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USA TODAY connects us to the story of GOP Rep. Lynne DiSanto of South Dakota, who employed a most unfortunate visual to spell out her apparently visceral dislike for left-wing protesters:
A Republican state lawmaker in South Dakota faced calls to apologize Tuesday after she shared an image on Facebook depicting protesters being hit by a vehicle under the caption, “All Lives Splatter.”
Rep. Lynne DiSanto shared the image Sept. 7, less than one month after a driver plowed through counter protesters at a white nationalist rally in Charlottesville, Va., killing a 32-year-old woman and injuring 19 others.
UPDATE #3: Denver7’s Blair Miller quantifies the damage locally:
Senate Republicans’ latest effort to repeal and replace the Affordable Care Act would quickly cost Colorado at least $6 billion in federal funds, and could end up taking $78 billion from the state in the long-term, according to new analysis out Wednesday.
The Graham-Cassidy amendment, named after its writers, Sen. Lindsey Graham, R-S.C., and Sen. Bill Cassidy, R-La., has until Sept. 30 to pass the Senate with a simple majority vote.
Afterward, due to parliamentary rules, the Senate would need 60 votes to pass a repeal-and-replace measure.
The Congressional Budget …
As Joey Bunch writes for the publication formerly known as the Colorado Statesman:
In some races, certain endorsements matter much more than others, and Jared Polis bagged a big one early in the Democratic race for governor Wednesday.
Colorado Politics is the first to report that the International Brotherhood of Electrical Workers’ Colorado State Conference of Electrical Workers is backing the congressman from Boulder in the nine-candidate Democratic primary. Polis, in turn, cites the union’s …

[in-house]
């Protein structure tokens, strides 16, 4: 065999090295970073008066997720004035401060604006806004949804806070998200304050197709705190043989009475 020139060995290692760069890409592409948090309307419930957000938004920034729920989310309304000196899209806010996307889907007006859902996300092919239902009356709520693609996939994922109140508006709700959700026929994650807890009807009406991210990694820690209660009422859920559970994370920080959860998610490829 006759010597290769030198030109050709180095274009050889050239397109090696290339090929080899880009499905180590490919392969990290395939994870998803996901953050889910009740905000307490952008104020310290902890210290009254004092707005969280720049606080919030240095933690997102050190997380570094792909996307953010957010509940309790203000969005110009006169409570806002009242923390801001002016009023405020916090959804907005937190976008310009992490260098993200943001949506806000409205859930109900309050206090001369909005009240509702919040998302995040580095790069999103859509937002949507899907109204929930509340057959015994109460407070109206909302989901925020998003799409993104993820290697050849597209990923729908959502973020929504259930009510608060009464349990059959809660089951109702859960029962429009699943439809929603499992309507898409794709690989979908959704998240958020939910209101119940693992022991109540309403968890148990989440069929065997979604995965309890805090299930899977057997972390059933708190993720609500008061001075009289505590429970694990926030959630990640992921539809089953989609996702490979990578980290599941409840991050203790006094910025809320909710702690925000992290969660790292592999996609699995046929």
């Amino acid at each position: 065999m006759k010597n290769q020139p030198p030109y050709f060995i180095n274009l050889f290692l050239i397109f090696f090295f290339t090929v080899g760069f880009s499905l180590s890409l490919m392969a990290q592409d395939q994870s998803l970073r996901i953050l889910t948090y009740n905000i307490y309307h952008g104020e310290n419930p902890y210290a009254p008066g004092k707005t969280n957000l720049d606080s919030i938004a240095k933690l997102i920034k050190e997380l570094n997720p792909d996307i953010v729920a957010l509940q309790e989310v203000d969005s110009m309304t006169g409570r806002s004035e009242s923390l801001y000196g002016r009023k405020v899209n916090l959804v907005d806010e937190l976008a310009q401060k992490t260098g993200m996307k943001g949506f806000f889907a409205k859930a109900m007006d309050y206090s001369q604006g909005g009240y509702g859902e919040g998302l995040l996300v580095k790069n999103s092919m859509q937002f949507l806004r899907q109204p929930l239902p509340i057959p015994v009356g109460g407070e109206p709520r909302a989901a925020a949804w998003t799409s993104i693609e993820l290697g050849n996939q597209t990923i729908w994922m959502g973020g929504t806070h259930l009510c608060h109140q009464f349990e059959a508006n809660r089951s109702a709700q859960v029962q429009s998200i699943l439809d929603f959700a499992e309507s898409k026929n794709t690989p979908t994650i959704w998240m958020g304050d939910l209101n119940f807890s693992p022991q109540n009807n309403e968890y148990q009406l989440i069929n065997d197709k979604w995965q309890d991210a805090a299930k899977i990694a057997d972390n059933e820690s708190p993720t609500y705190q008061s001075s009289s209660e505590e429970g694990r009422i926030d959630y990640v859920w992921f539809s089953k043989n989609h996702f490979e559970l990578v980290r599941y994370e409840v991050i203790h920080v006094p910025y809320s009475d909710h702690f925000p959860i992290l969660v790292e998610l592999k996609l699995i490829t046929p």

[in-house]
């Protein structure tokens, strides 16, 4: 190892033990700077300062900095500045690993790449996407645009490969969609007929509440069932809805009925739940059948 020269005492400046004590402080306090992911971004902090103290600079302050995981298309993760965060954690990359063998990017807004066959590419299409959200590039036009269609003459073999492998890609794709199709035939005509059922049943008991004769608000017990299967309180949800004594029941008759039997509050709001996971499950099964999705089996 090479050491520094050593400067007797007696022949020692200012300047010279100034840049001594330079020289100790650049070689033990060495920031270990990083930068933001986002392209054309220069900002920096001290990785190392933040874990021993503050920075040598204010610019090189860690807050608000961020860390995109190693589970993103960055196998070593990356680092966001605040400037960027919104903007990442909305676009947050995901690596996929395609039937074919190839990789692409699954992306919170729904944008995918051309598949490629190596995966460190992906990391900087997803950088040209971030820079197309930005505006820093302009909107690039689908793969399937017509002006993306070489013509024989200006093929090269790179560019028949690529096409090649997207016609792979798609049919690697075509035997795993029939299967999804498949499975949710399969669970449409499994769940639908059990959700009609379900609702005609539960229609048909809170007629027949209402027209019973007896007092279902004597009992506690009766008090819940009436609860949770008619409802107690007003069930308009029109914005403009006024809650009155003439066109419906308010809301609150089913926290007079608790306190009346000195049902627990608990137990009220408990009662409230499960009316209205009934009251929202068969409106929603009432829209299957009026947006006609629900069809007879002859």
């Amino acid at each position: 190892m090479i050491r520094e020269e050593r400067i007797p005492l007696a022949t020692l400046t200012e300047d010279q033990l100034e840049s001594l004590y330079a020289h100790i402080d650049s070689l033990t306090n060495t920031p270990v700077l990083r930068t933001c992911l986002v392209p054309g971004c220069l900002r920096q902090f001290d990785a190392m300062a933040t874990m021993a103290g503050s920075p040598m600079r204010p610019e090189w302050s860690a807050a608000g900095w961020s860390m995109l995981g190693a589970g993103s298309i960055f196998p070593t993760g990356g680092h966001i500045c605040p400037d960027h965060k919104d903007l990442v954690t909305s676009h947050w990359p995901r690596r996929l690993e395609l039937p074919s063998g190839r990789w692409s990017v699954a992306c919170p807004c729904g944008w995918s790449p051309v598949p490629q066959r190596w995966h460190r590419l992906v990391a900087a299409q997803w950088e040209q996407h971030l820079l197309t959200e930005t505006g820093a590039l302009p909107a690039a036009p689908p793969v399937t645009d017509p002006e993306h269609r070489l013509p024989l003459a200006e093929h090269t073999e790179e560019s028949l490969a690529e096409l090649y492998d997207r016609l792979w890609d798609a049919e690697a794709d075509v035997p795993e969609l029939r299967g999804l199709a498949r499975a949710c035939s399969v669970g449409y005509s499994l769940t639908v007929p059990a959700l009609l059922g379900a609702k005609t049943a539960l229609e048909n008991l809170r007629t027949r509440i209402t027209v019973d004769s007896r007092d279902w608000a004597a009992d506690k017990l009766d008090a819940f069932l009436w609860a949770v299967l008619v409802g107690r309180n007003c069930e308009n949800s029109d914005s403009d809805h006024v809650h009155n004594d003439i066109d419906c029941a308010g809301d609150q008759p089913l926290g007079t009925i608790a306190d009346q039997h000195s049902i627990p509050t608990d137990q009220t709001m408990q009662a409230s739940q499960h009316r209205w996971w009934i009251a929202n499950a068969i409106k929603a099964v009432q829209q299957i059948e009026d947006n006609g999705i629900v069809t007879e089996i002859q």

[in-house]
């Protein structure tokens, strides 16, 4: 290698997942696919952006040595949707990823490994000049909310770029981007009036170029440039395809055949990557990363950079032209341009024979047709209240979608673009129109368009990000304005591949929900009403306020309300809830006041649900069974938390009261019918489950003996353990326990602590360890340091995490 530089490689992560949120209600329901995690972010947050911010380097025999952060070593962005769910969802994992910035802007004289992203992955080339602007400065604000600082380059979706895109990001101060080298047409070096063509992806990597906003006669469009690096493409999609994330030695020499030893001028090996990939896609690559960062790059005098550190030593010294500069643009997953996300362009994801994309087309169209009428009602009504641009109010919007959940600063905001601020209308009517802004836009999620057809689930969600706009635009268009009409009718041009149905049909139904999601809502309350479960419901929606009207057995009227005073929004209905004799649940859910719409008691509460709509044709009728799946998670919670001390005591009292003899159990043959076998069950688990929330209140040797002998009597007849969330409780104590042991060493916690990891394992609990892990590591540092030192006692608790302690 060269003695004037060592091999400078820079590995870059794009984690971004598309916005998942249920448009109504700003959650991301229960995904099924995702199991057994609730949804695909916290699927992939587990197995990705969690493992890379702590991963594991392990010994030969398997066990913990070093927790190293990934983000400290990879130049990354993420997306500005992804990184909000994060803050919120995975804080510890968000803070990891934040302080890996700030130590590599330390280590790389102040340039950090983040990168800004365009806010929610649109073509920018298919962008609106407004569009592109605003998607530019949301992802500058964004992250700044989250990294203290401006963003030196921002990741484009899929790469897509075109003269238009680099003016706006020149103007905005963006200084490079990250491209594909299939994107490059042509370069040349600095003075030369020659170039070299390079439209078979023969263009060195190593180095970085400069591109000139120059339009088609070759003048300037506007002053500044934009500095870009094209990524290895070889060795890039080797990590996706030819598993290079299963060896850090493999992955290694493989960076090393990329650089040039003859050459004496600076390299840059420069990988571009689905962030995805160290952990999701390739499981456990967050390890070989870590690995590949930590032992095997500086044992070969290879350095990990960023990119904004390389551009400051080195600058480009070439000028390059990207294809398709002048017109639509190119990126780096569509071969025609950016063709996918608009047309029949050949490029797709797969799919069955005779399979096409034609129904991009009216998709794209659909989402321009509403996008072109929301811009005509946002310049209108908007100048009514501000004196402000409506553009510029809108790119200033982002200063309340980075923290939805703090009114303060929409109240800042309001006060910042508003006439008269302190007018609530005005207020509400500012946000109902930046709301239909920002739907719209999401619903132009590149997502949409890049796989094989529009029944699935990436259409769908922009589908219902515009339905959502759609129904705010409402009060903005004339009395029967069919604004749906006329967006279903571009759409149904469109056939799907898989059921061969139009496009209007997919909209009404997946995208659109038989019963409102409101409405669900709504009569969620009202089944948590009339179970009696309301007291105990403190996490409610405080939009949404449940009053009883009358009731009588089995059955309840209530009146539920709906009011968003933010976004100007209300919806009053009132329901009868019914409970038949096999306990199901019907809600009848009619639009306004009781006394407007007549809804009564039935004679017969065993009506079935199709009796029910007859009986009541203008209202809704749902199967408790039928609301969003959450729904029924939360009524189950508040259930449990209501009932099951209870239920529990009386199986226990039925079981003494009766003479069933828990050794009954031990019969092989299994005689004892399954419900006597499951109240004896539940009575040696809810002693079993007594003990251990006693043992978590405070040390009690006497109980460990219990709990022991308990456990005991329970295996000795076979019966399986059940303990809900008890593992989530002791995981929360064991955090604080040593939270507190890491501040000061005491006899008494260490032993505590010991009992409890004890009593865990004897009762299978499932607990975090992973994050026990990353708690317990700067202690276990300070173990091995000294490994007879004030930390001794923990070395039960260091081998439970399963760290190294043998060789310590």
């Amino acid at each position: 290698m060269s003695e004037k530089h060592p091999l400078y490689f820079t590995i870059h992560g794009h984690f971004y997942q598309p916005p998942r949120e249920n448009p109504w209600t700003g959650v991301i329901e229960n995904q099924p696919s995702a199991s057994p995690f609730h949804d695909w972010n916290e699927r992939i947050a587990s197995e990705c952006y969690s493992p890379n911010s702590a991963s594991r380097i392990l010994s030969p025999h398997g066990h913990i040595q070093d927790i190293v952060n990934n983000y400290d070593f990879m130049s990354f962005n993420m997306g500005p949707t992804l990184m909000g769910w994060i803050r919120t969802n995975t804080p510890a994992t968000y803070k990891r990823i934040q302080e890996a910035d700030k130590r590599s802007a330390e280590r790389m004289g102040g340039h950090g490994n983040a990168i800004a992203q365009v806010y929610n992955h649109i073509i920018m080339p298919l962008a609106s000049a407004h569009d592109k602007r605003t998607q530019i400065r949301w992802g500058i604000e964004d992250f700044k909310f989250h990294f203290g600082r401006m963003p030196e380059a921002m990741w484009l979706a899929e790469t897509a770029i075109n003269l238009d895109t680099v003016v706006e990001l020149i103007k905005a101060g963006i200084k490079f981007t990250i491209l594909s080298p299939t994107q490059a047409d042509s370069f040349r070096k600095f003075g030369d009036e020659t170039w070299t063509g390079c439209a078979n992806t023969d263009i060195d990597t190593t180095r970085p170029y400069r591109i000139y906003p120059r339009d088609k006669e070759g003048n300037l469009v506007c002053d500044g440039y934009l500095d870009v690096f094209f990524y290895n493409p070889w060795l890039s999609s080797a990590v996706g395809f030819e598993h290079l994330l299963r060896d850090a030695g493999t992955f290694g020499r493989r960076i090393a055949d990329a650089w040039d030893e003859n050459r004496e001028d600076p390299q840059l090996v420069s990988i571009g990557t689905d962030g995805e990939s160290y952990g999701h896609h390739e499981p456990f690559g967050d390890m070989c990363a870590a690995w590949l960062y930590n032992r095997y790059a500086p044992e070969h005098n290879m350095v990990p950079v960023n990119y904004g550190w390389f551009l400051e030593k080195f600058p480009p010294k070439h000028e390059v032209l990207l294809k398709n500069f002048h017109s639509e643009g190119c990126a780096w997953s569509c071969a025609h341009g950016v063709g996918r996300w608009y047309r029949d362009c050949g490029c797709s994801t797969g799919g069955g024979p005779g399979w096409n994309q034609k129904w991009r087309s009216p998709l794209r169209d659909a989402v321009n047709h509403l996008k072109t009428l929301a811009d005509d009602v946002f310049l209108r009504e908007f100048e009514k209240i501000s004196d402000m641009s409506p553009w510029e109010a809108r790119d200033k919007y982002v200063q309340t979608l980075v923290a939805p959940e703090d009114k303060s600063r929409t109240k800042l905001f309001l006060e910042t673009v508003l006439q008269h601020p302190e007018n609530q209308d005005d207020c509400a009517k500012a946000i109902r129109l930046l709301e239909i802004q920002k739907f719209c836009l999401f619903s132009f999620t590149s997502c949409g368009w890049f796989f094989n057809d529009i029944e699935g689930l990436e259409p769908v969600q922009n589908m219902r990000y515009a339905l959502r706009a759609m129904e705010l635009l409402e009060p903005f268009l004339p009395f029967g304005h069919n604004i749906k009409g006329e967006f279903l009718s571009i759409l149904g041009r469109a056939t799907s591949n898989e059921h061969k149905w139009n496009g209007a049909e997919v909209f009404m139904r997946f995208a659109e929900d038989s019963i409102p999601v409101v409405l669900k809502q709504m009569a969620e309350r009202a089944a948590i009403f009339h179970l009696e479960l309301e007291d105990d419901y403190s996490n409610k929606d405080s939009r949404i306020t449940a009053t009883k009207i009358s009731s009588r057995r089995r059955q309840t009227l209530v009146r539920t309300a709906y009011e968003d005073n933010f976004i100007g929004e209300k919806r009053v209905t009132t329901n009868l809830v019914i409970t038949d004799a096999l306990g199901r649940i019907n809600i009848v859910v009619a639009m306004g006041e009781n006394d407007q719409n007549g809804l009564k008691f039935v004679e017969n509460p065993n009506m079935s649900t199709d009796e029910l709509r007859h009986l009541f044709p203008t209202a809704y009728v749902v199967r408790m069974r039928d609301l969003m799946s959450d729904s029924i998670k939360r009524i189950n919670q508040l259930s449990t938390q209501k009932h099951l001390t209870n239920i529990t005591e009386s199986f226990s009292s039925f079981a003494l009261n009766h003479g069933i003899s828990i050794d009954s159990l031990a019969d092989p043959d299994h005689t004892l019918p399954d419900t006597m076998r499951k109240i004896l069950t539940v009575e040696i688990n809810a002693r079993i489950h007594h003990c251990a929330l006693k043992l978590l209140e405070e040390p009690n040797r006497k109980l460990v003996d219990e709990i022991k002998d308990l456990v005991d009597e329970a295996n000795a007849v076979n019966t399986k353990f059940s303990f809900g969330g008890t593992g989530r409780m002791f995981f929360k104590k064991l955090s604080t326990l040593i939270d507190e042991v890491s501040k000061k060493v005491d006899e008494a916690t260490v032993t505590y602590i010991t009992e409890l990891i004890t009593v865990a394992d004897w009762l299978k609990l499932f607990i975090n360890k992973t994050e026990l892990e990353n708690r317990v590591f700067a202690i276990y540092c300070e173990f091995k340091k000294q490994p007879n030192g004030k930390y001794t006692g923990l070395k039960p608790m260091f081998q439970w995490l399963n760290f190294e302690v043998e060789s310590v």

As the countdown to the October 2nd kickoff of a special session of the Colorado General Assembly to address a drafting error in legislation this year that’s costing special tax districts like RTD Denver millions in uncollected marijuana tax revenue, 9NEWS’ Brandon Rittiman tried to sort out earlier this week the whys and wherefores:
Colorado’s 100 state lawmakers will trudge up the capitol steps for at least three days of extra work in October—all because of a technical error in a bill they passed earlier this year.
The major political parties don’t agree on whether this is an emergency …
(“Undecided” for Gardner is another word for “Whatever Mitch wants” — Promoted by Colorado Pols)
U.S. Sen. Cory Gardner (R-CO) has told multiple reporters he’s undecided on the latest GOP bill to kill Obamacare, in part, as he told KOA radio this morning, because he wants to see “whether Colorado is better or worse” under the legislation.
But every analysis of the bill so far, like the one from the progressive Center on Budget and Policy Priorities, shows that Colorado will be worse off.
Gov. John Hickenlooper told reporters yesterday that the legislation would cost the state $800 …
Good politicians with strong political organizations understand that the best way to win an election is to prevent top opponents from ever entering the race.
Denver Mayor Michael Hancock won’t be up for re-election until May 2019, but he’s already working to clear the road for his third term. Hancock is holding a “reception” tonight with some very prominent names on the host list, including House Speaker Crisanta Duran, businessman Zee Ferrufino, former Denver Fire Chief Larry Trujillo, and former …
“When we believe ourselves in possession of the only truth, we are likely to be indifferent to common everyday truths.”
As the debate over immigration policy in the United States endures the hard shake of President Donald Trump and the hard-line slate of policies he promised on the campaign trail, fellow Republicans hoping to chart a politically survivable path through the chaos on this explosive issue are having a very difficult time. Nationally one of the most frequently-cited examples of this is Rep. Mike Coffman of Colorado, whose “evolution” on immigration since redistricting forced him out of Tom Tancredo’s old constituency and now placing Coffman necessarily at odds with Trump’s plans for a sweeping crackdown on undocumented immigrants.